E-Earthquake (LS-IT-312)

During the school closure due to the COVID19 emergency, teachers were required to change their activity from “in presence” to “remote ” in less than one week. This means that we had to rethink our activity, not just to implement and use remote classrooms applications, but in particular to organize an engaging activity for students on topics included in national curricula. This is most important for students involved in grade with final exams. At the moment we don’t know how this exam will be carried out, and for this reason, it is very important to show to students how to present a work remotely, so they can start to have and idea about this type of presentation, in case we will have an online final exam. For this reason, I designed an activity for 8 grades students (in Italy the last year of lower secondary school, with a final exam at the end of the year) on seismic risk, topic included in Science Curricula.

Context and tools

This is a strongly relevant topic for our region that presents a high level of seismic risk. The activity was designed thanks to a Sway presentation that students can display on their device. I choose this type of presentation because you can “embed” several types of web tools, so students do not have to browse on the internet to search these.

The Sway included interactive board (Padlet), a recorded lesson in YouTube video, live activity on earthquake (station monitor, historic earthquake archive), and a form for formative assessment. You can use this activity and include your own padlet, mentimer and adapt to the seismicity of your country, you just have to open the link and make a copy on your account (in English, in Italian).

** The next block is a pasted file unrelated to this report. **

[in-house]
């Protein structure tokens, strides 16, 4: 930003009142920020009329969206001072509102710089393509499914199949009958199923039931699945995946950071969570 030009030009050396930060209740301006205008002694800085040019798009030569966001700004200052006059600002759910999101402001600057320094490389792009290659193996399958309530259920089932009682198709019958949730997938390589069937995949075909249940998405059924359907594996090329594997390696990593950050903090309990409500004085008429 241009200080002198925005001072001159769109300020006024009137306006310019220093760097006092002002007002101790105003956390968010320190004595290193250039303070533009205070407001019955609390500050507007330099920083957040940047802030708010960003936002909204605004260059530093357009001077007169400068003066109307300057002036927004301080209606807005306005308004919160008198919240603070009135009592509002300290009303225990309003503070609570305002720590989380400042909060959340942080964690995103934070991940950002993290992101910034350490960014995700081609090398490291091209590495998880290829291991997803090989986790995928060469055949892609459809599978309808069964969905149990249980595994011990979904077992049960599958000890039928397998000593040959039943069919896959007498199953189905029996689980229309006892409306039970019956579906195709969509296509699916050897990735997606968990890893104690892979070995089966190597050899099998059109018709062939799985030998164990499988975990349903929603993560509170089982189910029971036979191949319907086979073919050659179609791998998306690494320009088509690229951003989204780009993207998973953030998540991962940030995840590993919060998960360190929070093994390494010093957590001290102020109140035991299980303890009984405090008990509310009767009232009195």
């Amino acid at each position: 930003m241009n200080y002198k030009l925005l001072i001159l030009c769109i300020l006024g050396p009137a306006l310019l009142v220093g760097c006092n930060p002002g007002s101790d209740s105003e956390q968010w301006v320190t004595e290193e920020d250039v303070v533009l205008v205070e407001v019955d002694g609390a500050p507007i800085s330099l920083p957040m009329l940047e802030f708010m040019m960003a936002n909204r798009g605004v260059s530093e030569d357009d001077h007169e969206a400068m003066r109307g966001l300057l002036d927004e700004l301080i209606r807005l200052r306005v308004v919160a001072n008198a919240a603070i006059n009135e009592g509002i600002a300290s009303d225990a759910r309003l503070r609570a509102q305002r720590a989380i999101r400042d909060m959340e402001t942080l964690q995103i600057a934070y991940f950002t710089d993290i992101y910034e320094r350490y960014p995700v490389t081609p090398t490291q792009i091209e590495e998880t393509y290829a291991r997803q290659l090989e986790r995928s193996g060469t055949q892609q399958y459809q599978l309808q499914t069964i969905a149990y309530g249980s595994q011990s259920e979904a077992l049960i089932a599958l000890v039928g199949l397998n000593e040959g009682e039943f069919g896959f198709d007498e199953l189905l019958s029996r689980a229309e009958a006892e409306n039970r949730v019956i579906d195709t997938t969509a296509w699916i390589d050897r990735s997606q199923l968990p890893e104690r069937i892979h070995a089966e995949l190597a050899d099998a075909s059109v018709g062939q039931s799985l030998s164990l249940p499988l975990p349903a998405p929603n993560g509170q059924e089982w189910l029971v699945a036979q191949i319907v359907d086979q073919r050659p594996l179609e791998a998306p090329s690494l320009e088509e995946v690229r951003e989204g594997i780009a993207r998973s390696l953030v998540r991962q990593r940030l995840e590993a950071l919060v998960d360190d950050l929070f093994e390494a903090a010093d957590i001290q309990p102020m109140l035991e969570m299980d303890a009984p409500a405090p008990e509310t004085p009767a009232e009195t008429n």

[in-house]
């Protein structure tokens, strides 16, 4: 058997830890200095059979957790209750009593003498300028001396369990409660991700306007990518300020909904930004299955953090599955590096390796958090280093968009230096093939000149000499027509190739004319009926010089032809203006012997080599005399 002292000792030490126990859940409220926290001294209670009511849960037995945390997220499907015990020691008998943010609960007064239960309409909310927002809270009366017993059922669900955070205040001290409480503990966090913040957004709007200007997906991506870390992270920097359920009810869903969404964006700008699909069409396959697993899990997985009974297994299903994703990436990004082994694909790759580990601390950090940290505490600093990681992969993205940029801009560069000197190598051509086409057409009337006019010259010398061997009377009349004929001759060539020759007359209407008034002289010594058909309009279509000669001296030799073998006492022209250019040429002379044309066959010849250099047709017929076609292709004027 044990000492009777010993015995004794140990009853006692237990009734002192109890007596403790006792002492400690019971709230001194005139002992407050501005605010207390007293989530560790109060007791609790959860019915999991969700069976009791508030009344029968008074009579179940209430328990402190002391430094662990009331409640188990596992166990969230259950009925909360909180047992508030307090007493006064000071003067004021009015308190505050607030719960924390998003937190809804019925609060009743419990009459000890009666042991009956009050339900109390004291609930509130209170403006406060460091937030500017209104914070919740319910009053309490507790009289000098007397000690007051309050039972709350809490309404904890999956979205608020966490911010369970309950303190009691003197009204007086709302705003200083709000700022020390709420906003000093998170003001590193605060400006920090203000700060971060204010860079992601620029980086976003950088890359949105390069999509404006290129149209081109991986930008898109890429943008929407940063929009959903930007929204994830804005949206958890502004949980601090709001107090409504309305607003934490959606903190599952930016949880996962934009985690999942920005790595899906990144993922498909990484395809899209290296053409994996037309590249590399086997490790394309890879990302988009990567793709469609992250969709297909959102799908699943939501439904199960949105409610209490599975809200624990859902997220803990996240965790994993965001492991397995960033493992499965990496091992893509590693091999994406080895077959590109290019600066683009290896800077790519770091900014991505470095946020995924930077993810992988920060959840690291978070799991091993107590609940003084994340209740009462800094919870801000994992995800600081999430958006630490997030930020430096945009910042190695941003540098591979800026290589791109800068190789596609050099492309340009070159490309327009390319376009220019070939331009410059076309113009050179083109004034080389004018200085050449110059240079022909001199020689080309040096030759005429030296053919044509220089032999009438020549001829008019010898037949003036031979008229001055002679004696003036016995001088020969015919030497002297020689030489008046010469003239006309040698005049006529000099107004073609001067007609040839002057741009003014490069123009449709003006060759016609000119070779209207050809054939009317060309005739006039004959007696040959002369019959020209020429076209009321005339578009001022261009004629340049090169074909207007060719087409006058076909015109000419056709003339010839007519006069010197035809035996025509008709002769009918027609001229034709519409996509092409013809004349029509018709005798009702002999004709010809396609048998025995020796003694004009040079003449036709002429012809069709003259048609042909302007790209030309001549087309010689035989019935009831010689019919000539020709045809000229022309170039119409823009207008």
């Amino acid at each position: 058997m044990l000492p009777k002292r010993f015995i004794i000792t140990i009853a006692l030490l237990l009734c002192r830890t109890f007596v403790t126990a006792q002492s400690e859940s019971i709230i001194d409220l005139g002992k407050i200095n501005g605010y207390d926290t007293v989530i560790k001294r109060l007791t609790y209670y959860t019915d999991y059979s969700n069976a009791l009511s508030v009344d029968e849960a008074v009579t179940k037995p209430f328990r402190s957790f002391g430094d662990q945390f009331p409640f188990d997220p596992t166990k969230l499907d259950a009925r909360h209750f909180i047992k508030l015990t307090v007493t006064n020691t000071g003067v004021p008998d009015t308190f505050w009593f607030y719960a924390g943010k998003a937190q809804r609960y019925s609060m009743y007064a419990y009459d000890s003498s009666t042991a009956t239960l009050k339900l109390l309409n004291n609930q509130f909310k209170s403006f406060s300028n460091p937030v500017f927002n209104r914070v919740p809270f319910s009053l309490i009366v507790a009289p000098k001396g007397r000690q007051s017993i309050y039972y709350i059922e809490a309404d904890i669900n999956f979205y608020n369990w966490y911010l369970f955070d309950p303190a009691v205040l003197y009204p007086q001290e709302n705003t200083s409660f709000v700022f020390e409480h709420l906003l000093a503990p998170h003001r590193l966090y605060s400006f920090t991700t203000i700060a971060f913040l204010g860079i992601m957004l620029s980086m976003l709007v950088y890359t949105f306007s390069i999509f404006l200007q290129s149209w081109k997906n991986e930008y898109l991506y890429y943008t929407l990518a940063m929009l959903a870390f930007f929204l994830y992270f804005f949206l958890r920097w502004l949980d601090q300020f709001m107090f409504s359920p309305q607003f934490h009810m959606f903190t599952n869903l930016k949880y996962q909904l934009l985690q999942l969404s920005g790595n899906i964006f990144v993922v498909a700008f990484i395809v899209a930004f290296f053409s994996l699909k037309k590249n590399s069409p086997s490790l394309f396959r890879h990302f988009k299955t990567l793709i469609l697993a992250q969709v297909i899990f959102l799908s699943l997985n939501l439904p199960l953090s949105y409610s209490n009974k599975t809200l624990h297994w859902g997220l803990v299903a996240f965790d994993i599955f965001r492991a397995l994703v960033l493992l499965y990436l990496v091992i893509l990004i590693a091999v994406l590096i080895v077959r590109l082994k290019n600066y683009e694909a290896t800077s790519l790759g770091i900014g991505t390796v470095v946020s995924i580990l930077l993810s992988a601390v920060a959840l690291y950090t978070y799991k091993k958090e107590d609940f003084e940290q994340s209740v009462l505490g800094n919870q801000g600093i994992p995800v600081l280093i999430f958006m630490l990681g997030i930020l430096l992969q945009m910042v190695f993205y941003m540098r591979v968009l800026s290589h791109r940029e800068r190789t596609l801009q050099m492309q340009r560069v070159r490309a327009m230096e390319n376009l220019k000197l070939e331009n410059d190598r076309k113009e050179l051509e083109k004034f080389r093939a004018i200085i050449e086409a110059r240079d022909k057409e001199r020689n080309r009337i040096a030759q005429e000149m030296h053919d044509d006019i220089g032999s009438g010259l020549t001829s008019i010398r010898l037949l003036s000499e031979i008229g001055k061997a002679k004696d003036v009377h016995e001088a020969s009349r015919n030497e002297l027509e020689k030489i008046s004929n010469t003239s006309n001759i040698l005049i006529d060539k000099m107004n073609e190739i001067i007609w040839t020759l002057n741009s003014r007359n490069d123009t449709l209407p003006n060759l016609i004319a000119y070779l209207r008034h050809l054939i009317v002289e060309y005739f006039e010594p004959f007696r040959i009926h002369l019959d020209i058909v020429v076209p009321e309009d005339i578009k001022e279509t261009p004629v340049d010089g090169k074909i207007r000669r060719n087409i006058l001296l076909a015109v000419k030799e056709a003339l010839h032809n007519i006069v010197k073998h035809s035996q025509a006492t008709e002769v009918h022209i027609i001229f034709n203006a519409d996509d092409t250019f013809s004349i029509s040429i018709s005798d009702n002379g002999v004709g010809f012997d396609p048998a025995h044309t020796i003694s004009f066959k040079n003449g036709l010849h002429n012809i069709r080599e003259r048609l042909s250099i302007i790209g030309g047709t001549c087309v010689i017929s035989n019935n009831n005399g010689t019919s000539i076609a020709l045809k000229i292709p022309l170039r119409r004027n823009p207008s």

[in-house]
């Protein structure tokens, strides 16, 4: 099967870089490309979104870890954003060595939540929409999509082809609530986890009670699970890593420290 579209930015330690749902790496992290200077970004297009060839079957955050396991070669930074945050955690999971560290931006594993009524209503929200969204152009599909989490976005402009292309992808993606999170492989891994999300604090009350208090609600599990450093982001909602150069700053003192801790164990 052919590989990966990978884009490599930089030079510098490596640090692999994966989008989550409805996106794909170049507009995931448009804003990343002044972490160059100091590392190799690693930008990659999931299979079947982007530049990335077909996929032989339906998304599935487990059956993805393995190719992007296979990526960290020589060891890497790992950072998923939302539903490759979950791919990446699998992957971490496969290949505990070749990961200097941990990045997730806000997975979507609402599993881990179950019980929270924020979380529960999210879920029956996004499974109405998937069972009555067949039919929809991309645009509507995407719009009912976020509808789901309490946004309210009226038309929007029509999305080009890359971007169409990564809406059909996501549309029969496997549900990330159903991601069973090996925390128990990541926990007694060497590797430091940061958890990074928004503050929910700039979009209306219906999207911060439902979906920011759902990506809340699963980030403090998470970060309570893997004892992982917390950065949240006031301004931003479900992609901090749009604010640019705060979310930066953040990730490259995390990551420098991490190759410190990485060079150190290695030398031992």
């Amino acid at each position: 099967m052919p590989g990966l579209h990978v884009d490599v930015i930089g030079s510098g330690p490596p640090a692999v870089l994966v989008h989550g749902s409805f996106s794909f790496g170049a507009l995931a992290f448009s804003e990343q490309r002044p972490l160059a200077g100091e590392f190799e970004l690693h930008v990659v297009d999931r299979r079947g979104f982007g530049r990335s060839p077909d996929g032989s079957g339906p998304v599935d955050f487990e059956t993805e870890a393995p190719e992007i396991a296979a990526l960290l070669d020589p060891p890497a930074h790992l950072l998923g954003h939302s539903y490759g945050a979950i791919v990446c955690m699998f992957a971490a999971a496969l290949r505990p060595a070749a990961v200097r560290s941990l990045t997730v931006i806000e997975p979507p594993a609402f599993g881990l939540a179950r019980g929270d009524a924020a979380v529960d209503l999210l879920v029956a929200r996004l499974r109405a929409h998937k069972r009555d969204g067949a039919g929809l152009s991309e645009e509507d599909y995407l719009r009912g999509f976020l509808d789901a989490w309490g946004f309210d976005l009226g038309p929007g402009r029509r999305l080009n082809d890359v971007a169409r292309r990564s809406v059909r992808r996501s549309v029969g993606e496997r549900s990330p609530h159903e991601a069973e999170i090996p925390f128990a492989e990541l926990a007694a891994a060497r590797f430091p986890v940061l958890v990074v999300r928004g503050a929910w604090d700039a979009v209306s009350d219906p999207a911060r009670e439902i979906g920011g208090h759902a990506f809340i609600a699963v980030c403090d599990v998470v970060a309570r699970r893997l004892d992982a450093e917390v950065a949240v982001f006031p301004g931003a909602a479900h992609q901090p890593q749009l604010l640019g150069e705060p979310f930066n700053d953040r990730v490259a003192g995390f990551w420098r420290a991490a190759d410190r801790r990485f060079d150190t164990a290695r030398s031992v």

The activity

During the activity, students are required to evaluate the energy of an earthquake starting from images included in Europeana Collections. Observing the photo, they have to think about the possible Mercalli grade, and then search for the earthquake magnitude on a historical online archive. I decide to ask students to use photo form 1908 Messina Earthquake, but you can browse on Europeana and search for photos referred to other seismic events.

A padlet to share ideas about the Mercalli grade of an Earthquake, starting from an Image found on Europeana Collections.

Seismicity of the Campania region

The second part of the activity focused on seismicity in our region, Campania (South Italy), and starts with a brainstorming session. Using Mentimeter students have to think about the last destructive earthquake in our region.

I think this is very important because luckily our students did not experience an earthquake in their city, and it is important they know that we have to live with earthquakes and learn how to behave and how to preserve our artistic heritage. This is also an occasion for students to ask parents about their memory about the Irpinia Earthquake, everyone was in Campania that day remember what he was doing and what happened.


World cloud with Mentimeter to brainstorm about the last earthquake in Campania (Italy)

In order to lower seismic risk, students are invited to make a research about regional artistic heritage and to use Europeana images to create a map of heritage at risk. Because seismic risks do not just involve people and industry, but also our past in term of heritage. As an example, they have the Europeana exhibition Heritage at Risks, where they can found information about what happened to  Basilica of Saint Francis of Assisi during the 1997 central Italy Earthquake.

Outcomes

This activity was divided into three parts, each one exploring the parameters of seismic risks, students completed the activity in almost one week.

One of the difficulties was to engage students in the activity, I hope that thanks to the material provided, and the discussion in family, they understood the relevance of this topic and think about how to take care of themselves during an earthquake.

Would you like to learn more about this learning scenario? You can download it below:

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The featured image used to illustrate this article has been found on Europeana Collections and belongs to the public domain.

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